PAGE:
With OSA, applications can create and destroy tasks dynamically. These services are mapped to the task functions of RTOSes. For bare metal, a function poll mechanism simulates a task scheduler.
OSA supports task priorities 0~15, where priority 0 is the highest priority and priority 15 is the lowest priority.
To create a task, applications must prepare different resources on different RTOSes. For example, µC/OS-II and µC/OS-III need pre-allocated task stack while other RTOSes do not need this. The µC/OS-III needs pre-allocated task control block OS_TCB while other RTOSes do not. To mask the differences, OSA uses a macro OSA_TASK_DEFINE to prepare resources for task creation. Then the function OSA_TaskCreate() creates a task based on the resources. This method makes it easy to use a copy of code on different RTOSes. However, it is not mandatory to use the OSA_TASK_DEFINE. Applications can also prepare the resources manually. There are two methods to create a task:

  1. Use the OSA_TASK_DEFINE macro and the function OSA_TaskCreate(). The macro OSA_TASK_DEFINE declares a task handler and task stack statically. The function OSA_TaskCreate() creates task base-on the resources declared by OSA_TASK_DEFINE.
    This is an example code to create a task using method 1:
    // Define the task with entry function task_func.
    OSA_TASK_DEFINE(task_func, TASK_STACK_SIZE);
    void main(void)
    {
    task_param_t parameter;
    // Create the task.
    OSA_TaskCreate(task_func, // Task function.
    "my_task", // Task name.
    TASK_STACK_SIZE, // Stack size.
    task_func_stack, // Stack address.
    TASK_PRIO, // Task priority.
    parameter, // Parameter.
    false, // Use float register or not.
    &task_func_task_handler); // Task handler.
    // ...
    }
  2. Prepare resources manually, then use the function OSA_TaskCreate() to create a task.
    For example:
    task_param_t parameter;
    task_handler_t task_handler;
    #if defined(FSL_RTOS_UCOSII)
    task_stack_t task_stack[TASK_STACK_SIZE/sizeof(task_stack_t)];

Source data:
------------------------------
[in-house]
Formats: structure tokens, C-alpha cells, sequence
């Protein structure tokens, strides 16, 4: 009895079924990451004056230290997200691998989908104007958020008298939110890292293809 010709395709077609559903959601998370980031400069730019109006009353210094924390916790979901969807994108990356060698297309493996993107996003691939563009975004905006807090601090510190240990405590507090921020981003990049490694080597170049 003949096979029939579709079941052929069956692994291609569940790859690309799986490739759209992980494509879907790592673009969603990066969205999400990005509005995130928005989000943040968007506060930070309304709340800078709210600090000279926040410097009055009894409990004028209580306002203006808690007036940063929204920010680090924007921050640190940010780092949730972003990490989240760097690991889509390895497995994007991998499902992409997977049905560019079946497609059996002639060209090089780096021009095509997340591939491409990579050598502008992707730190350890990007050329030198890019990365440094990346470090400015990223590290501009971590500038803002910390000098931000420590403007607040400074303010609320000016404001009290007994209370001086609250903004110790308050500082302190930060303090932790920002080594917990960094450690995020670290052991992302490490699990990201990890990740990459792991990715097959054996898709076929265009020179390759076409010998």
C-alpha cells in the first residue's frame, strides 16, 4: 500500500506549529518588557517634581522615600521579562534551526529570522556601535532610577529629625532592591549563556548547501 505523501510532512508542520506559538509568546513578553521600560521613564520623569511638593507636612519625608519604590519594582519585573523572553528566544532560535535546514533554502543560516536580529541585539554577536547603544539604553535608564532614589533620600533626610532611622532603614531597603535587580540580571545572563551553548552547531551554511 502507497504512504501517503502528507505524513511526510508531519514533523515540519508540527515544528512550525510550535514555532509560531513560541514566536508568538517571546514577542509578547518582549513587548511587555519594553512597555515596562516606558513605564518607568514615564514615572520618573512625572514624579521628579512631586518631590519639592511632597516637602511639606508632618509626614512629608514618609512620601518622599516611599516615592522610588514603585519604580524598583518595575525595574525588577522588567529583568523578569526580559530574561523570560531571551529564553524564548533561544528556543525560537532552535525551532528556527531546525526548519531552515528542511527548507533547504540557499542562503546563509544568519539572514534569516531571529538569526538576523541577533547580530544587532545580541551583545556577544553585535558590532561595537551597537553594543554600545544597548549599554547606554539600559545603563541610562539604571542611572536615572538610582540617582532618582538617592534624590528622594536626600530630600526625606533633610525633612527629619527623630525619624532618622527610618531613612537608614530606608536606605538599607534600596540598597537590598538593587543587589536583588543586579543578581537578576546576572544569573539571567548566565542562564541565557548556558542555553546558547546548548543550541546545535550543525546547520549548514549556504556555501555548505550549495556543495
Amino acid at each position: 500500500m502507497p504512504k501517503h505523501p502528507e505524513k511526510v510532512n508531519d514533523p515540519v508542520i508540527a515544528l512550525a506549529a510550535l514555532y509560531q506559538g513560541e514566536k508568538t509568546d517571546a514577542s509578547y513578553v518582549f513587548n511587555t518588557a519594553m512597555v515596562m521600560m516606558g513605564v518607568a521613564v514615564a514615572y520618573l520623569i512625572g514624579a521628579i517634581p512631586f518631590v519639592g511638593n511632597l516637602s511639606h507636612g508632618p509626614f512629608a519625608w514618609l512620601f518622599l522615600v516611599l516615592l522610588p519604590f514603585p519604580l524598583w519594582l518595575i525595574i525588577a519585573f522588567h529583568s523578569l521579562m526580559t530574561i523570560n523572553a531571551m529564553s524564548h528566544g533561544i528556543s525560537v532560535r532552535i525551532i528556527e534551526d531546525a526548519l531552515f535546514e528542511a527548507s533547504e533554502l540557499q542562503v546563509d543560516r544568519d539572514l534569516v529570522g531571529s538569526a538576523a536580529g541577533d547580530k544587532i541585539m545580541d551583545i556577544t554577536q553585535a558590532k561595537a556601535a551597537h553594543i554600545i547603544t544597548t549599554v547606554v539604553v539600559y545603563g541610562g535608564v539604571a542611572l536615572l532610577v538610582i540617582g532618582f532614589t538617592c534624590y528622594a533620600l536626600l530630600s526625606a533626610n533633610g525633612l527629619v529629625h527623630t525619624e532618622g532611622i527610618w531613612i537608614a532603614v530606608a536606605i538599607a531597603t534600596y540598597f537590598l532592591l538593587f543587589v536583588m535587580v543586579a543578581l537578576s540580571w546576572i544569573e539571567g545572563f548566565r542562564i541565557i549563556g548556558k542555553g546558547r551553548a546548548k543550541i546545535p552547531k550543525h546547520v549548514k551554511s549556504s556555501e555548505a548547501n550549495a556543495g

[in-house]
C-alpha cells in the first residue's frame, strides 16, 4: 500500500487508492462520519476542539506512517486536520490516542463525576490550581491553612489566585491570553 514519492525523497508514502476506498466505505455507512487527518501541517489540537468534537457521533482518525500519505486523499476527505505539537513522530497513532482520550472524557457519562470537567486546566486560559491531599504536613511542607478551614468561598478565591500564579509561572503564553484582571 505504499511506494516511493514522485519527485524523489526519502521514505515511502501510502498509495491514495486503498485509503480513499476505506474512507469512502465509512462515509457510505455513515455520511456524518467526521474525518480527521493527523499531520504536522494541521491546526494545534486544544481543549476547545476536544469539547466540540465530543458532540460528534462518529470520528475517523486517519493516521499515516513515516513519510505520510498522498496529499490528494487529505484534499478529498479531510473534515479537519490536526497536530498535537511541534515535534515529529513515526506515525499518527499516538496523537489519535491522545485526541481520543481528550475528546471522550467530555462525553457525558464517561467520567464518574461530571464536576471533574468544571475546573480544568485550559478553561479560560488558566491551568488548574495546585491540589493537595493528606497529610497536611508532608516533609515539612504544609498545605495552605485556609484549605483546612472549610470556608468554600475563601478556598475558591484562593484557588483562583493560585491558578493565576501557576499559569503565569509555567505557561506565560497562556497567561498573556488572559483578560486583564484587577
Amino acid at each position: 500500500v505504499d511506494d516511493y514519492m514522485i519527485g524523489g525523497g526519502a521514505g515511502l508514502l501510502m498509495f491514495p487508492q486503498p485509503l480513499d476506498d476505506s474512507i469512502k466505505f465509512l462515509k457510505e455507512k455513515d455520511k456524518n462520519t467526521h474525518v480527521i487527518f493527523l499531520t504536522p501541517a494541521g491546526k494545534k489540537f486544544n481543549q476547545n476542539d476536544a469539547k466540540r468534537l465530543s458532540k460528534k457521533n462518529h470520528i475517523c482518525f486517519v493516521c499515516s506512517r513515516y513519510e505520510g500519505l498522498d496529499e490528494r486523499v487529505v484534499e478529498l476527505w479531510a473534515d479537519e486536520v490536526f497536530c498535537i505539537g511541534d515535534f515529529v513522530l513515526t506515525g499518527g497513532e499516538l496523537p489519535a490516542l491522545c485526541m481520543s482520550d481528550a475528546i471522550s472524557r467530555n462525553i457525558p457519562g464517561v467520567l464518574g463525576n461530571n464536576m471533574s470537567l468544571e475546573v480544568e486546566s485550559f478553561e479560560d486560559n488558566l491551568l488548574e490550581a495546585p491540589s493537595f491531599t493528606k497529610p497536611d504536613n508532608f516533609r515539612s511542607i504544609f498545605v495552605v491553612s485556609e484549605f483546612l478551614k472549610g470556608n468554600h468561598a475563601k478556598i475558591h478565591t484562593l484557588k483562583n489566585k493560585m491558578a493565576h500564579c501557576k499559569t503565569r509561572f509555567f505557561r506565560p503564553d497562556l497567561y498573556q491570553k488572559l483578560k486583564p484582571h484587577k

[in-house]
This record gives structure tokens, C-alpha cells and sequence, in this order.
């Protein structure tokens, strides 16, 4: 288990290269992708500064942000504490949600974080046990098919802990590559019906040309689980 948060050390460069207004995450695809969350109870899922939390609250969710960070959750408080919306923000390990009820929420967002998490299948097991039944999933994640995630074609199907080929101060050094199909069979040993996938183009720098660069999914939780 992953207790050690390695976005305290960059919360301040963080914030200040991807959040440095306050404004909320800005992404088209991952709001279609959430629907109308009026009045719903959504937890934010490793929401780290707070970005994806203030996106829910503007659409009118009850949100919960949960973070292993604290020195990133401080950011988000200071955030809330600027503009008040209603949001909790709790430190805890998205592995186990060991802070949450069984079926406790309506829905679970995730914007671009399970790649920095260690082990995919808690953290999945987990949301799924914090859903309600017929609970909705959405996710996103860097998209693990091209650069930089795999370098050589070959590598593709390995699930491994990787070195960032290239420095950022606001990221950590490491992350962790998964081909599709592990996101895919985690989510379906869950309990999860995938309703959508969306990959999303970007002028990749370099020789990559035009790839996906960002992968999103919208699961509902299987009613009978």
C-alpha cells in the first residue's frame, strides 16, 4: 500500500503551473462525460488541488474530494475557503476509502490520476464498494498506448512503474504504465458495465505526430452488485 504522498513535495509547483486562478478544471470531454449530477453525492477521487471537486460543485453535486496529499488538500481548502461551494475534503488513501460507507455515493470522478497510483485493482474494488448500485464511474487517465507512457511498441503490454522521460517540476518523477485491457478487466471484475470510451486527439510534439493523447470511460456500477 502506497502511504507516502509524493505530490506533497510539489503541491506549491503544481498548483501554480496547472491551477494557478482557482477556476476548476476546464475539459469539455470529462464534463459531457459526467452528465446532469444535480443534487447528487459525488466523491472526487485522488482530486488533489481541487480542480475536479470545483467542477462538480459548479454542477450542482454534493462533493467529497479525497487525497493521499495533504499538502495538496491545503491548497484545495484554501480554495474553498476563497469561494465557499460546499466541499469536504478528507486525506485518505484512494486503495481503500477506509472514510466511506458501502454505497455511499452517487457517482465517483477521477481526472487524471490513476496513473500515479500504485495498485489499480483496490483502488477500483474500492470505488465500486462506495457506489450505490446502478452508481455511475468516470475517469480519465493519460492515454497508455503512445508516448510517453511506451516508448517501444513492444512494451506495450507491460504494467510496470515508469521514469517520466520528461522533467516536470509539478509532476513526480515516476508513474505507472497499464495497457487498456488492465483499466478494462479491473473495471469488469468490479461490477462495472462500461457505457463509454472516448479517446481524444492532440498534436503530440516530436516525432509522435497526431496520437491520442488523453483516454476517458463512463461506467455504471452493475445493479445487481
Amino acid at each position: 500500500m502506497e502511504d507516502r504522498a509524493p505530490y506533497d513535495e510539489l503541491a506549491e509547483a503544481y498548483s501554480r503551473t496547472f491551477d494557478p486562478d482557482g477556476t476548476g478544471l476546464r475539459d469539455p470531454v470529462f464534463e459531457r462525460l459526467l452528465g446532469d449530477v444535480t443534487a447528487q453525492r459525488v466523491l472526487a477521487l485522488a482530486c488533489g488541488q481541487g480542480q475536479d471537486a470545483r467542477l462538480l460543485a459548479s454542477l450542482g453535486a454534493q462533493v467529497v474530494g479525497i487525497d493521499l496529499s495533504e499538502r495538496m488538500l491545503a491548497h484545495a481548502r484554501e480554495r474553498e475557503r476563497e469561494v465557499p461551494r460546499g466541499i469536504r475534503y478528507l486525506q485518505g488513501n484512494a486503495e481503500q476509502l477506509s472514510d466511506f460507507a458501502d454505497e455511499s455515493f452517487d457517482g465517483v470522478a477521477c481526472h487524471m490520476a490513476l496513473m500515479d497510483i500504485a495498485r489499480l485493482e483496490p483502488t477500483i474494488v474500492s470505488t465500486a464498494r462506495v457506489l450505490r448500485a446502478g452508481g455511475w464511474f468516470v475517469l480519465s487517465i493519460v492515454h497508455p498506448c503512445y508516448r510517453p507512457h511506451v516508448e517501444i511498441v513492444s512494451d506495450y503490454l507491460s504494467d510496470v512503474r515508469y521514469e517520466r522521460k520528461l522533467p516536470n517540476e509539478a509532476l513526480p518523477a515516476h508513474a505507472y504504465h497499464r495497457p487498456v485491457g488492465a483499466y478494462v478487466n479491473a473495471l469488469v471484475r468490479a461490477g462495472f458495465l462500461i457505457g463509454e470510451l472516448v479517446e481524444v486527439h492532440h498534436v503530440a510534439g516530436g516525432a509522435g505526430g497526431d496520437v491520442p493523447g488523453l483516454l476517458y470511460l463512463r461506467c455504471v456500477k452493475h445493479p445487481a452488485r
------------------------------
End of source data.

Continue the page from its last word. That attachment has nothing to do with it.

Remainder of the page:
OSA_TaskCreate(task_func, // Task function.
    "my_task", // Task name.
    TASK_STACK_SIZE, // Stack size.
    task_stack, // Stack address.
    TASK_PRIO, // Task priority.
    parameter, // Parameter.
    false, // Use float register or not.
    &task_handler); // Task handler.
    #elif defined(FSL_RTOS_UCOSIII)
    task_stack_t task_stack[TASK_STACK_SIZE/sizeof(task_stack_t)];
    OS_TCB TCB_task;
    task_handler = &TCB_task;
    OSA_TaskCreate(task_func, // Task function.
    "my_task", // Task name.
    TASK_STACK_SIZE, // Stack size.
    task_stack, // Stack address.
    TASK_PRIO, // Task priority.
    parameter, // Parameter.
    false, // Use float register or not.
    &task_handler); // Task handler.
    #else // For MQX RTOS, FreeRTOS OS and bare metal.
    OSA_TaskCreate(task_func, // Task function.
    "my_task", // Task name.
    TASK_STACK_SIZE, // Stack size.
    NULL, // Stack address.
    TASK_PRIO, // Task priority.
    parameter, // Parameter.
    false, // Use float register or not.
    &task_handler); // Task handler.
    #endif
Method one is easy to use. The disadvantage is that one task function can only create one task instance. Method two can create multiple task instances using one task function, but the code must be divided by macros for different RTOSes. Applications can choose either method according to requirements.
After a task is created successfully, task handler can be used to manage the task, for example, get or set task priority, destroy task and so on.If task is not used any more, use the OSA_TaskDestroy() function to destroy the task. If the task function does not contain an infinite loop, or, in other words, the task function returns, call the OSA_TaskDestroy() function at the end of the task function.

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NXP TechSupport
NXP TechSupport

Hi Neil:

KSDK1.3 drivers are designed to work with or without an RTOS. The Operating System Abstraction layer (OSA) is designed and implemented for supported RTOS to provide a common set of service routines for drivers, integrated software solution, and upper-level applications. The usb host demo in KSDK1.3 supports FreeRTOS, MQX, ucOS, and bare metal.

The two lines ( OS_Task_create and OSA_Start ) are for all the three RTOSes and bare mental .  (For your case, you selected bare metal,  actually  you can choose FreeRTOS, maybe better ).

Regards

Daniel

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Senior Contributor I

Hi everyone,

Here is an update on the issue I am trying to resolve.  I found similar code to a USB+Host+msd, which doesn't use the

two lines of code:

OS_Task_create(Task_Start, NULL, 4L, 4000L, "task_start", NULL);
OSA_Start();

instead in the main, it uses:

 

#ifdef PEX_RTOS_START
PEX_RTOS_START(); /* Startup of the selected RTOS. Macro is defined by the RTOS component. */
#endif

which ties to the os_tasks.c->APP_USB_task and inside this function, it has the following:

#ifdef PEX_USE_RTOS
while (1) {
#endif

I noticed once again that APP_USB_task is locked in a while loop.

My question is, does this function need to be locked in a while loop?

Thank you,

Neil